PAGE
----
Despite maintaining an intense belief in the power of blood connection, Bo-hee remains distrustful of the idea of family and uncertain in his own identity. Even his name, which is really just “Boy” like the unnamed protagonist of a young adult novel, bothers him in that is uncomfortably close to slightly rude word, not to mention being somewhat unusual. Nok-yang has an unusual name too, but hers has a lovely, if sad, story behind it about her dad seeing rays of sunshine through the trees on the way home from the hospital and deciding to name her after that, whereas Bo-hee’s seems to be random. Thanks to his quest to track down his dad, Bo-hee finally comes to understand the meaning behind his name and accept himself for himself rather than longing to be just like everyone else.

Like all small children, Bo-hee thought everything that happened in his life was somehow his fault, that his dad left because of something he did or that there was just something wrong with him that his dad couldn’t love. What he realises is that his father’s decision was his father’s and nothing to do with him. It wasn’t his fault that his father left and there is nothing about him that means anyone else in his life is likely to leave without warning. In a roundabout way, looking for his dad helps to rebuild a sense of the family he didn’t think he had, becoming more secure in his relationship with his mother, bonding with Sung-wook and Nam-hee, and remembering that whatever happens he and Nok-yang will always be there for each other.


A Boy and Sungreen was screened as part of the 2019 London Korean Film Festival.

International trailer (English subtitles)

Youngju (영주, Cha Sung-duk, 2018)

Youngju poster 1In the midst of a changing society, the Korean family has come increasingly under the microscope. Where festival favourite Last Child took a pair of grieving parents and saw them unwittingly bond with the boy involved with their own son’s death, Cha Sung-duk’s sensitive indie debut Youngju (영주) finds an orphaned young woman turning to the man who caused the accident which killed her parents in search of some kind of reparation but unexpectedly discovering him to be good and kind if carrying his own burden. Yearning for the warmth of family, she wonders if it would be alright to leave the past behind and embrace this new chance of togetherness, but the truth will out and once known may make her bright new future an impossibility.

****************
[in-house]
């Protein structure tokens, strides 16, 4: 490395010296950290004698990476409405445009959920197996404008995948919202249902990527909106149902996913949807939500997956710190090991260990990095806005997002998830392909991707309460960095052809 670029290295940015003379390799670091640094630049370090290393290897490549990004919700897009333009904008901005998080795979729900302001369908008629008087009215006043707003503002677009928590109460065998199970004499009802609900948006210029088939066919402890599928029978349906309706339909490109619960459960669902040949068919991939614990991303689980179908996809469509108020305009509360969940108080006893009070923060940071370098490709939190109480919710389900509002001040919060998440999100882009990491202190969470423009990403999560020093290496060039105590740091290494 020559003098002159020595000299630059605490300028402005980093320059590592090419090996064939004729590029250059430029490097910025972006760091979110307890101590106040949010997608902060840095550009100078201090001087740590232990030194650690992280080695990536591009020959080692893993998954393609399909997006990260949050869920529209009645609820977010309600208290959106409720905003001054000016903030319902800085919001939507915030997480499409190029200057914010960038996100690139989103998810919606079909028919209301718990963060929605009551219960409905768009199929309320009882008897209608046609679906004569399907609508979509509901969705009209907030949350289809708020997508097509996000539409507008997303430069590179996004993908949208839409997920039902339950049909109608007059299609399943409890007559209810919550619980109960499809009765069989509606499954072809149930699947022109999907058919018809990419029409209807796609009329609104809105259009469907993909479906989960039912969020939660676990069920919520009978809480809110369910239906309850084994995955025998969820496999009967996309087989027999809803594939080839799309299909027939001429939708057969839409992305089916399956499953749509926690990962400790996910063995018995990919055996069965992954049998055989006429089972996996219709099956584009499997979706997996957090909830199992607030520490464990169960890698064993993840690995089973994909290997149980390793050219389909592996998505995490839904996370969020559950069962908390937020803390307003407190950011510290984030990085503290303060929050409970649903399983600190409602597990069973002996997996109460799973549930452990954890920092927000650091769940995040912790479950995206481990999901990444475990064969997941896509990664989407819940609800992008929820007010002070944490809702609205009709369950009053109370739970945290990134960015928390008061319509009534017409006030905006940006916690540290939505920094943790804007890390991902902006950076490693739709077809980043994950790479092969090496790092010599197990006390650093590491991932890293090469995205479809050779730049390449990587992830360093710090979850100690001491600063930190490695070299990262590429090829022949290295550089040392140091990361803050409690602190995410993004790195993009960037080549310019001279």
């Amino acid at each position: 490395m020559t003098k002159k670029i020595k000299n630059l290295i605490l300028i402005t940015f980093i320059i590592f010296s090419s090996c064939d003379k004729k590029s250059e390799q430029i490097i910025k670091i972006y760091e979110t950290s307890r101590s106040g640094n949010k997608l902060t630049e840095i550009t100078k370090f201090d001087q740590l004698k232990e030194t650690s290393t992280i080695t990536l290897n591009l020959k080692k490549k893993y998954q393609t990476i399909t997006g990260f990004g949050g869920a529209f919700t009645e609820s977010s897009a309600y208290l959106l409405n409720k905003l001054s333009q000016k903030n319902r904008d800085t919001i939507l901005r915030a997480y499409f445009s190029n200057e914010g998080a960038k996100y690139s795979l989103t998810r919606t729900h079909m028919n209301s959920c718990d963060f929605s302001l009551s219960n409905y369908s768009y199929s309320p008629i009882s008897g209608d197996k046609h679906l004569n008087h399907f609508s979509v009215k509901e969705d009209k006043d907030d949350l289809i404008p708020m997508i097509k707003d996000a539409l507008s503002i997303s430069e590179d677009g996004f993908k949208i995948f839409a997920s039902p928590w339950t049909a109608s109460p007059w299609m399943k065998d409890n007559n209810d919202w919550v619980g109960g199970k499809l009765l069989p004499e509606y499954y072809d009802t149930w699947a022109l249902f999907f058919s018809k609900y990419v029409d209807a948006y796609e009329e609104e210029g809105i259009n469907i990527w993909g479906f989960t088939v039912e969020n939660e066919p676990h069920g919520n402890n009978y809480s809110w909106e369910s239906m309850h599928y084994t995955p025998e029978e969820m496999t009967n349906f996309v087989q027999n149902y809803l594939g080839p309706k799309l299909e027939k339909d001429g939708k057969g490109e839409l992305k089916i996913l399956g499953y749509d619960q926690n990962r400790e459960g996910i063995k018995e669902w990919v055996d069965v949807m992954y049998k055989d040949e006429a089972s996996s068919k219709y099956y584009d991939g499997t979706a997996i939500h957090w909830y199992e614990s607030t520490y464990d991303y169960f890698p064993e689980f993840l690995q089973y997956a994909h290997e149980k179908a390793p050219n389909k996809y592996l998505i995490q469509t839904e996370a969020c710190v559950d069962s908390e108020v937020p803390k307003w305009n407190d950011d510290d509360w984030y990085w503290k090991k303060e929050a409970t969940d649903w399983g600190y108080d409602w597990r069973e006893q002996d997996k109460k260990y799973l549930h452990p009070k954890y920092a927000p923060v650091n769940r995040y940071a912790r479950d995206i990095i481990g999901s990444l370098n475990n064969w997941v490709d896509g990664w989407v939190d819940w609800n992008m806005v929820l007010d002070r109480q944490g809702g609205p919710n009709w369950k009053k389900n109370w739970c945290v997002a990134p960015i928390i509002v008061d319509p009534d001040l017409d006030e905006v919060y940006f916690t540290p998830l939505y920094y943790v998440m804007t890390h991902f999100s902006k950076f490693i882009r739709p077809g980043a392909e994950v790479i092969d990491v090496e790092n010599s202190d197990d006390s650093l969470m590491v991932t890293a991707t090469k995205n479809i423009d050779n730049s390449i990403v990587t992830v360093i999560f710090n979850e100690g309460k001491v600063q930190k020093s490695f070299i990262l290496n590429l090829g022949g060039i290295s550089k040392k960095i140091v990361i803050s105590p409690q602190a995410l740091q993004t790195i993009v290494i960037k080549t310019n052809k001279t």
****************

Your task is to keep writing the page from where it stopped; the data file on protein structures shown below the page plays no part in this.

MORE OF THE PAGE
19-year-old Youngju (Kim Hyang-gi) lost her parents five years ago and, despite being a minor under Korean law, is the legal guardian for her 15-year-old brother Youngin (Tang Joon-sang). She’s given up her schooling to do a host of part-time jobs in order to support the pair of them while hoping to save for Youngin’s college education, but she’s also being hounded by a domineering aunt who keeps trying to sell the family home out from under her more it seems out of a sense of greed and entitlement than concern for the kids’ wellbeing. Alternating between telling Youngju she needs to take more responsibility and shutting her down by instructing her to “leave these things up to the adults” the aunt is a problematic presence in the kids’ lives leaving them technically not without family but deprived of the support that Korean society expects a family to provide. On a car ride home, Youngju’s aunt tells her to give up and think of her as a mother, only for Youngju to snap back that she’s no longer a child and has no need of a one. The aunt’s “have it your own way” attitude implies she’s made the right decision, but young as she is Youngju can’t know that it doesn’t matter how old you are, everyone still needs a mother at one time or another.